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Mar 5, 2013 09:53 AM

No flip omelet - raw egg on top?

I enjoy a hefty omelet from time to time and have yet to master the flip so usually do the half fold. However, there are always a few tsps or so of raw egg on top. I am not afraid of any sort of infection from the raw egg but more so the ooze is just not attractive. Is there a way to cook this residual egg on top without flipping? I do the method of lift and let the egg fall under the cooked to the bottom of the pan but even still it's hard to get all of the egg to drain to the side. Any tips or should I just deal with the ooze?

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  1. Put it under the broiler/salamander for a bit until they set.

    Do not walk away.

    1. you could put it under the broiler for a few moments to finish cooking that top layer

      1. You could also put a lid on the pan for a couple of minutes. The trapped heat and steam will cook the top of your omelette.

        10 Replies
        1. re: TorontoJo

          It's a pet peeve of mine when (unless the thread is in the triple digits) people don't read the responses before chiming in, and what they contribute is redundant.

          So, I am sorry to have repeated your suggestion - we must have been typing at the same time since when I began my post, the two broiler suggestions were the only replies.

          1. re: greygarious

            Heehee, it's totally ok. It's clear we were typing at the same time. :o)

            1. re: greygarious

              <It's a pet peeve of mine when (unless the thread is in the triple digits) people don't read the responses before chiming in, and what they contribute is redundant.>

              Where I live we call them "Me Too" Dogs. ~ They run through the woods barking Me too, Me too, Me too, Me too, Me too. Me too ~~~ Some forums are full of them.

              1. re: greygarious

                What's wrong with being redundant?

                1. re: paulj

                  I agree paulj. A pattern can indicate a consensus and can, therefore, instill confidence in the OP in taking that advice.

                  1. re: 1POINT21GW

                    Nothing wrong with the "I agree with paulj" or the much-debated "+1" to establish consensus. That's not the same as the I-cannot-be-bothered-to-read-others'-posts-but-here-are-MY-pearls-of-wisdom redundancies.

              2. re: TorontoJo

                Ditto - that's what I do. Cooks the top perfectly in just a minute or two without overcooking the whole thing. I also do this for melting cheese on an omelet before flipping/folding it out onto the plate.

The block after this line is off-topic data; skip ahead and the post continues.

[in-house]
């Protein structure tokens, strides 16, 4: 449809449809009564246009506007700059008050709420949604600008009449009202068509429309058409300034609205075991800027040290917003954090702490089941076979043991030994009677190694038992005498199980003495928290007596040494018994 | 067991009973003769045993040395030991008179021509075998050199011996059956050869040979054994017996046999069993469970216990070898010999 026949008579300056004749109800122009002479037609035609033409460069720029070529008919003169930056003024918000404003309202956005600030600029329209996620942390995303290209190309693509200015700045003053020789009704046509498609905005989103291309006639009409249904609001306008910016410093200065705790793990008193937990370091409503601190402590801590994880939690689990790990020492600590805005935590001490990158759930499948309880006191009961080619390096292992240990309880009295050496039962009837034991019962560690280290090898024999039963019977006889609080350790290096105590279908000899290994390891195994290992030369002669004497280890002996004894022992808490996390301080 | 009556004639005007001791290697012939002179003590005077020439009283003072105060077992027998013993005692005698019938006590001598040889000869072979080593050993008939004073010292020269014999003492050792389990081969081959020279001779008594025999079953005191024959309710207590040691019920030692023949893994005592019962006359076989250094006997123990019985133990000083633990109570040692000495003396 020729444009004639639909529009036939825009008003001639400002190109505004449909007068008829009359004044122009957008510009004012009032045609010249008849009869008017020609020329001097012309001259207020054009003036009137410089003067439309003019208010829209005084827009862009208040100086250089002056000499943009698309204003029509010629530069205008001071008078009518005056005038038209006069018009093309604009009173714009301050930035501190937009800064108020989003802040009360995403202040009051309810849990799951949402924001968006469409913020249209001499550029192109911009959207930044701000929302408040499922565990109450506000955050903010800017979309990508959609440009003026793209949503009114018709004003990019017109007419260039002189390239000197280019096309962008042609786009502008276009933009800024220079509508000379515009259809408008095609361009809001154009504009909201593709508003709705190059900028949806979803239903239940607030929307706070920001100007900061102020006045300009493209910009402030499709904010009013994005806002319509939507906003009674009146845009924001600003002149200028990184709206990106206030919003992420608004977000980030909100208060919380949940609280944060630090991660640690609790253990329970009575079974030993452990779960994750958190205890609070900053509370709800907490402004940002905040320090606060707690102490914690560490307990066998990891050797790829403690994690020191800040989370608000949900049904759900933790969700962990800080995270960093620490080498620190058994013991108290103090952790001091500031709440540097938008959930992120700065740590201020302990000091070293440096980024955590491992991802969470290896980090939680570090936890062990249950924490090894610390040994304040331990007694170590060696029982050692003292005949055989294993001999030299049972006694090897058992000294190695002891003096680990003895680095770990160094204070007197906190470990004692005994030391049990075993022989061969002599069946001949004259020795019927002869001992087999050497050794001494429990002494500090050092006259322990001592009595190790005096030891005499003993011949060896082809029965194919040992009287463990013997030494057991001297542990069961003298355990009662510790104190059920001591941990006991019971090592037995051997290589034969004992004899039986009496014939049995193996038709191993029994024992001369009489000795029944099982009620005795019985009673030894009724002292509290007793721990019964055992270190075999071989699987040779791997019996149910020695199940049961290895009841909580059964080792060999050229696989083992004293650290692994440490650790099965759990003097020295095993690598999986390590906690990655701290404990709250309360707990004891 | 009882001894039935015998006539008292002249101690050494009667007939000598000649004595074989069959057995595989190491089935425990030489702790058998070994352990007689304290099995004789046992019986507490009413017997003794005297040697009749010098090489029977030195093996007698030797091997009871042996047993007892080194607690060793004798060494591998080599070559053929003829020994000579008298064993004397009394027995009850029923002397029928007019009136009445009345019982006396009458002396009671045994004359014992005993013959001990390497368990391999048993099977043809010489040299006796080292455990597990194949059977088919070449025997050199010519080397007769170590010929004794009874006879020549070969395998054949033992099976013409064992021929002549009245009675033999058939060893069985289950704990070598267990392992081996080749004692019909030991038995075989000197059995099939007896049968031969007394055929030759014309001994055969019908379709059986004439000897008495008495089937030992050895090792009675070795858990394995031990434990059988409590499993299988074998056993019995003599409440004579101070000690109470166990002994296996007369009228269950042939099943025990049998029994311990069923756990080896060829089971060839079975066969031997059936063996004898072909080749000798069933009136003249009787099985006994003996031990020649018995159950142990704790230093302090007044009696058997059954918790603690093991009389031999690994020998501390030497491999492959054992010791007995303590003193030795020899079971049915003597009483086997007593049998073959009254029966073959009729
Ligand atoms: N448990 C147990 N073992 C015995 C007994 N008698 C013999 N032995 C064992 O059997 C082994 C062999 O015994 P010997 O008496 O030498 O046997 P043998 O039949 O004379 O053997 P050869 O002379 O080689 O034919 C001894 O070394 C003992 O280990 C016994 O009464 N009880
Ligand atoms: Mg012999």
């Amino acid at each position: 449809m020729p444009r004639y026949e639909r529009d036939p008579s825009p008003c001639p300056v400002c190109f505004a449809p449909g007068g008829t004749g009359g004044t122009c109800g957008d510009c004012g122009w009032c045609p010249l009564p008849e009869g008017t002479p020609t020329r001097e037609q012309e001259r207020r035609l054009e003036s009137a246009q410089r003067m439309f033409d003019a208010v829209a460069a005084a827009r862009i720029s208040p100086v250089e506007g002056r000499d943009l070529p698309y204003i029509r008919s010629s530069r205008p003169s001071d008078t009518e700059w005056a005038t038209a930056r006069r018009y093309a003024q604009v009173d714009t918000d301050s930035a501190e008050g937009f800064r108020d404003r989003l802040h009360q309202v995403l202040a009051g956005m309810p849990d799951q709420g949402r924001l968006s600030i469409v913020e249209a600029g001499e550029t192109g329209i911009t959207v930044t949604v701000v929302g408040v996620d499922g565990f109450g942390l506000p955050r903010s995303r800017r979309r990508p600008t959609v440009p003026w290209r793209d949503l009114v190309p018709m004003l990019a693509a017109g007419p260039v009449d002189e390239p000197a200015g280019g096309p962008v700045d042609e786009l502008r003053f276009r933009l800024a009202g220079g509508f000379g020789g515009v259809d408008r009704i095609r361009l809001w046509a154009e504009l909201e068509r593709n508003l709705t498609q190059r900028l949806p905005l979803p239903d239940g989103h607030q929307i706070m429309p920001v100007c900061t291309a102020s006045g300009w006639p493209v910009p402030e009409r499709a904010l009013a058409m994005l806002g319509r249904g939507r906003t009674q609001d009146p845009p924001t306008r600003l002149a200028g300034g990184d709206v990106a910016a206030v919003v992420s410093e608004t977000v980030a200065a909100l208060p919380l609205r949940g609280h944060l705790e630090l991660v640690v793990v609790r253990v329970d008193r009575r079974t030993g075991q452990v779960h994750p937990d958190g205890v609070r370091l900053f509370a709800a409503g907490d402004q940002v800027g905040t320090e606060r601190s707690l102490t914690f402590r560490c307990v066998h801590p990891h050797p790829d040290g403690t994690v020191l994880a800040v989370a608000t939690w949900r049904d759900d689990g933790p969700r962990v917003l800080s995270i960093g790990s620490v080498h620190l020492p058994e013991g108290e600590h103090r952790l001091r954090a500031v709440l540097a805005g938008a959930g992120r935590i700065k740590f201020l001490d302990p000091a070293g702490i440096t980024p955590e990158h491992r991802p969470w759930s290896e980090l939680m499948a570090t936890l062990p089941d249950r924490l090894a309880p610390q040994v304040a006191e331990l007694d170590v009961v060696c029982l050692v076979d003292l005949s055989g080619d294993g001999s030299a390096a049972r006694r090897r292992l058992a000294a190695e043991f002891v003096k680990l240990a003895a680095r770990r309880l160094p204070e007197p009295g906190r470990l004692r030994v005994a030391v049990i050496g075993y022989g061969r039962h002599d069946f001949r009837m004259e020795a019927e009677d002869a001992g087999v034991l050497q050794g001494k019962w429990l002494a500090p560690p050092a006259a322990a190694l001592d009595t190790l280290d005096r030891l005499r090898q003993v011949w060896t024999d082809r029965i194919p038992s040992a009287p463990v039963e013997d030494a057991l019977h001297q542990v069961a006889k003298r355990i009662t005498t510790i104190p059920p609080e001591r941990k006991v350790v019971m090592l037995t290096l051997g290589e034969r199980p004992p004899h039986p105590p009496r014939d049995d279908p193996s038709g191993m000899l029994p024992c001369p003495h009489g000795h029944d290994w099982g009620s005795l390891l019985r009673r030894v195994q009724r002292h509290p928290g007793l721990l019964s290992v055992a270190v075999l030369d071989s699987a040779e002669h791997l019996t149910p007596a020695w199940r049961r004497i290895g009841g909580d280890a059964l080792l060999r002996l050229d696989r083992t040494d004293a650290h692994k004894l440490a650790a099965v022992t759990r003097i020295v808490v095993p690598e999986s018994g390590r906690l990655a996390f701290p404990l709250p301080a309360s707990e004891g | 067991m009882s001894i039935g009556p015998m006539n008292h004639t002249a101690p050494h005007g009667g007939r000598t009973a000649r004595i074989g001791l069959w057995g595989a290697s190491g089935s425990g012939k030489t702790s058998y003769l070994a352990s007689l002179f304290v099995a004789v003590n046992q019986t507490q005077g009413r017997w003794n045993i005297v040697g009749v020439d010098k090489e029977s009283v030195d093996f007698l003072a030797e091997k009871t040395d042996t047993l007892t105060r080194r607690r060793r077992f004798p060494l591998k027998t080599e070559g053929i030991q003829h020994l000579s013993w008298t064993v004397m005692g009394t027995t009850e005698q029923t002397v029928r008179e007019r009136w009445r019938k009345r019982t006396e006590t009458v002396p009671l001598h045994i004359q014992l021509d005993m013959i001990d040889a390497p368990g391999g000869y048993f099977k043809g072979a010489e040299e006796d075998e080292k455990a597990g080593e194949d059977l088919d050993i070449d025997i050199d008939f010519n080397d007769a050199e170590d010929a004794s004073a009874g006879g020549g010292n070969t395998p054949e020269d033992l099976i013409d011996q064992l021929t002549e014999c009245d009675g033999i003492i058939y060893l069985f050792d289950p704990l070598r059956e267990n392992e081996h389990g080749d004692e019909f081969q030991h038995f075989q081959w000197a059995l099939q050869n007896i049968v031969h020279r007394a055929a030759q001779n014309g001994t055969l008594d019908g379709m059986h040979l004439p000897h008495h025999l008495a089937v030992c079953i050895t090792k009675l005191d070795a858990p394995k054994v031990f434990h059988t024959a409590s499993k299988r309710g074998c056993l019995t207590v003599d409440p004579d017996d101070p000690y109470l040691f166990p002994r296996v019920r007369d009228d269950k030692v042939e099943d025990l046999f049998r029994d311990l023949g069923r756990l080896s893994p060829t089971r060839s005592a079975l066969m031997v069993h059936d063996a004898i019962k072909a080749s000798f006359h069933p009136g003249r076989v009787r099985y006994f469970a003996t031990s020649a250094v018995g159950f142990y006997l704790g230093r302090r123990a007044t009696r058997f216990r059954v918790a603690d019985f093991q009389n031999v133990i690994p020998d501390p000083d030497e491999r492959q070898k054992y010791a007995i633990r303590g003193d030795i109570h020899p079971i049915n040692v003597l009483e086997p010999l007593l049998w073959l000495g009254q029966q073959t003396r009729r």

1. re: Bacardi1

                  As my Grandmother would say, "Brilliant minds think alike."

                  1. re: Bacardi1

                    I use this technique when making omelets for a crowd - I use a big skillet, put in plenty of eggs and whatever filling I want, cook it briefly, stirring a bit, then top it with cheese and pop it under the broiler to brown the top. Slide it onto a platter and let people cut wedges from it.

                    1. re: BobB

                      I haven't used it much myself, but stirring (as in scrambling) till the eggs start to set, and finish without further stirring is a way of promoting more even cooking.

                2. Put a lid on the pan half-way through cooking.

                  4 Replies
                  1. re: greygarious

                    Just until the egg looks set? Keep it on very low I imagine is best?

                    1. re: fldhkybnva

                      Yes, just cover until set. Don't change your temperature setting.

                      1. re: fldhkybnva

                        I add cheese while the eggs are still very runny and put a lid on right away, so that the cheese fully melts as the eggs set up. I dislike runny egg in omelets and I dislike unmelted cheese in them even more, so this takes care of both issues.

                        1. re: biondanonima

                          That's what I do. Turn down gas after skillet heats up, add egg, sprinkle on additives, cover and wait. Sure beats all that shaking that the master chefs do in those videos. I also tried pouring boiling water on the edges after bottom was set until top was covered. That sort of worked too but added unnecessary complication.

                    2. Put a lid on it and let it steam (as TorontoJo and greygarious suggested up above), or just break out your favorite creme brulee torch.